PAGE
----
Getting out of water, I found my knee was surprisingly better. Not perfect, but I could climb the ladder from the water to the dock. At the same time, my lower back suddenly seized. I could barely move at all. Wha! I hobbled back along the boardwalk and eased carefully into a chair at a (rare) beach side bar where everyone was gathering to wait for the panga back to the boat. This was a cool spot, with tables and chairs right on the sand in the shade of palm trees and mangroves. Thirsty, I realized I couldn’t find my water bottle, a metal thermos I had been carrying around with me. And just like in a movie, I had a scene play out flashback style, that had happened about a half hour earlier. When getting out of the water and gathering my snorkelling gear, something had fallen, hit my foot, and splashed into the water at the edge of the dock. I had looked into the water, but didn’t see anything. Definitely odd, but I could not figure out what it might have been. Now, of course, the light bulb went off. The Galapagos Islands are famous for being very strict with rules and regulations. The environment here is completely unique, found nowhere else in the world. With a balanced ecosystem, nothing must ever be taken or left behind on the islands. And here I’ve dumped a metal canister into the water, something that will remain for hundreds of years. Realizing what had happened, I had to go back to see if I could find it, but by now I was grimacing with this back pain and making my way back along the boardwalk was comical. The mangrove trees hung low over many parts of it, and I crawled, hands and knees, to get under the branches. Finally making it to the end, I looked everywhere, under the dock, beside it, into the mangrove branches under the water, but I couldn’t find it anywhere. So today, right now, somewhere in the sacred waters of the Galapagos, is a stainless steel bottle from Canada. I have officially committed an international environmental faux pas.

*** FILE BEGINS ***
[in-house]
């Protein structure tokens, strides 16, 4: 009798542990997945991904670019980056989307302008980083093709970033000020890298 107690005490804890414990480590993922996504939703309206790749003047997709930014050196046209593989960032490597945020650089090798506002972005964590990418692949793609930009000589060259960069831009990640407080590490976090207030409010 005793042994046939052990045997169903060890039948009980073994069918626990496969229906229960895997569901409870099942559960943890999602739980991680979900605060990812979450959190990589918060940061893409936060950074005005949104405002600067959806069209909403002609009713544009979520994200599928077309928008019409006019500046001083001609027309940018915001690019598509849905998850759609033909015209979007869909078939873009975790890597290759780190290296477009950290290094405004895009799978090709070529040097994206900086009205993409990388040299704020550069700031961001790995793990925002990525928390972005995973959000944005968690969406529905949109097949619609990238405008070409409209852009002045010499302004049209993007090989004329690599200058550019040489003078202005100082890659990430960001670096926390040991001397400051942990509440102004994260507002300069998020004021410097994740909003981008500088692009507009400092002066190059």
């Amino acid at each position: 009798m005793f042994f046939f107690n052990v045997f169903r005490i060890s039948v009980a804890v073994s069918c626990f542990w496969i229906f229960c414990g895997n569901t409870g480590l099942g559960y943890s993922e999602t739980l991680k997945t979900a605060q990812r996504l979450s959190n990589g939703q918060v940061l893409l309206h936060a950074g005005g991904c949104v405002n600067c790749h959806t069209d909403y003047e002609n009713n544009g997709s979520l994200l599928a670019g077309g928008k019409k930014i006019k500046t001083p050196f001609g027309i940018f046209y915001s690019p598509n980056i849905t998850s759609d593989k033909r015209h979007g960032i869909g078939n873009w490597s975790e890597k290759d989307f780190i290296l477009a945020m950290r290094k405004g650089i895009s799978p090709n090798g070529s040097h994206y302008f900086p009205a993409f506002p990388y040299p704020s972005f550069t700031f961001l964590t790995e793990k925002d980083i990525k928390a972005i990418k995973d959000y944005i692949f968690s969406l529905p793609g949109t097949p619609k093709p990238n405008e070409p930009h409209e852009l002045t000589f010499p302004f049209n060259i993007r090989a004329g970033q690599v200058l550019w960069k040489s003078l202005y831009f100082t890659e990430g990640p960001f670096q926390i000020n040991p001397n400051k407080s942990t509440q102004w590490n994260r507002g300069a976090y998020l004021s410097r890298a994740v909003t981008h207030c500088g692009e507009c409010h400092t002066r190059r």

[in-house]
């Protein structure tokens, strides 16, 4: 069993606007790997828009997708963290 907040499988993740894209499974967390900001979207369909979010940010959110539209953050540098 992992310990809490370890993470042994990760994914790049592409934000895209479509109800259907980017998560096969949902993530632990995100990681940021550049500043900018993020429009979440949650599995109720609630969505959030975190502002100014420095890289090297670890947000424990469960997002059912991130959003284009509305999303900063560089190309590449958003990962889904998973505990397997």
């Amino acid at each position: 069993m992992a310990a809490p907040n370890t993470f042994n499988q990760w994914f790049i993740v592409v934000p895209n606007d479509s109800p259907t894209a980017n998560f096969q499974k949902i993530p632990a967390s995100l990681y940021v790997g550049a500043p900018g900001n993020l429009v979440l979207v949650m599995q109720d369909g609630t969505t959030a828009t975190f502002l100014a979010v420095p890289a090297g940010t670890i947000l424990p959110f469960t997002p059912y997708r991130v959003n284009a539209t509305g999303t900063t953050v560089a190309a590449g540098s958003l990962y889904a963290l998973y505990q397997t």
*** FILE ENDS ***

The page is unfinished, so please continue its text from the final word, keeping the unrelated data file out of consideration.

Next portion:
Back on the boat now, and the back pain hasn’t eased up at all. If it doesn’t get better I’m worried I won’t be able to go on the excursions tomorrow. Advil down, something stronger standing by…
(March 9, 2012)